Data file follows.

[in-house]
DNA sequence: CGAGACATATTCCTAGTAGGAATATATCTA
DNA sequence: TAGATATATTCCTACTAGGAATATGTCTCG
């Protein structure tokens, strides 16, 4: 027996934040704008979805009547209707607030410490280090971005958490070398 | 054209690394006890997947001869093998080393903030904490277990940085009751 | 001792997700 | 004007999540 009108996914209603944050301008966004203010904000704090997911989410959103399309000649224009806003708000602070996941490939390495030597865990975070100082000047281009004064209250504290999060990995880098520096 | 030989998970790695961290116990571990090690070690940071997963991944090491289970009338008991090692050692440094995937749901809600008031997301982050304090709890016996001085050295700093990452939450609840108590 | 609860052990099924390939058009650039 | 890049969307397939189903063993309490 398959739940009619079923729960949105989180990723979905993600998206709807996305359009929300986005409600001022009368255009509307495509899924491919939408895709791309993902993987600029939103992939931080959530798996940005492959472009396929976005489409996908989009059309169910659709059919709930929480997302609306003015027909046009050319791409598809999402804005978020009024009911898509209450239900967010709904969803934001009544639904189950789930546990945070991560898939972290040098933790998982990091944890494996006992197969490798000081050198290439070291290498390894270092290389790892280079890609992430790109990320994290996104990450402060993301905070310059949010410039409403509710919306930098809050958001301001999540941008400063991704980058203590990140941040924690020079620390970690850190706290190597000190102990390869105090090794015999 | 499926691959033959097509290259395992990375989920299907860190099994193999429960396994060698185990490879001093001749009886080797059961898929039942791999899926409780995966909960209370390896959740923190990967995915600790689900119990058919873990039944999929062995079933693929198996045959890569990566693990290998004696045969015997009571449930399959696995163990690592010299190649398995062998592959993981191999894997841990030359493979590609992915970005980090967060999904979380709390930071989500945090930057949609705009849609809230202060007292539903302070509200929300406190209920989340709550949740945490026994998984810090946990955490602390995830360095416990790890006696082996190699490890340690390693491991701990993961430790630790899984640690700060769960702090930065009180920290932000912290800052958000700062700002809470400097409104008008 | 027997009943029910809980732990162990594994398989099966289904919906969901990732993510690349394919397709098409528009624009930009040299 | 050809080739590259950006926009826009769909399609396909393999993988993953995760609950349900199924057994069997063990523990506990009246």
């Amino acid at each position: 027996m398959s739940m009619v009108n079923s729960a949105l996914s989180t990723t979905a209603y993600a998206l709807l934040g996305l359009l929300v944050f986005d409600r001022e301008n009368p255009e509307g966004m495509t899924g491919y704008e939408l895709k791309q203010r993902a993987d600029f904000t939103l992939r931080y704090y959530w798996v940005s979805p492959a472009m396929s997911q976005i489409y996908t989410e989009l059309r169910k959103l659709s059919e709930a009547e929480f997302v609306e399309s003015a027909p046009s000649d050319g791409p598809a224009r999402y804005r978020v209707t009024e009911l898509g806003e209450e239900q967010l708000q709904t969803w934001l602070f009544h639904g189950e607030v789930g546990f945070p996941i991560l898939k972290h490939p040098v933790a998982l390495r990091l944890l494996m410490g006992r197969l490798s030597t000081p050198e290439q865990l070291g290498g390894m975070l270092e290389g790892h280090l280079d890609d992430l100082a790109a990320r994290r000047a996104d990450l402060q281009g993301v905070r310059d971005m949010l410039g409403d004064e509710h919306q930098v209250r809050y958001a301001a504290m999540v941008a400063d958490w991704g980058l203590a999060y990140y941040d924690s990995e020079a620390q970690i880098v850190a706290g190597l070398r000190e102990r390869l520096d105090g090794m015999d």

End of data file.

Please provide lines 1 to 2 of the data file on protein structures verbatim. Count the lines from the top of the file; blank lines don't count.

[in-house]
DNA sequence: CGAGACATATTCCTAGTAGGAATATATCTA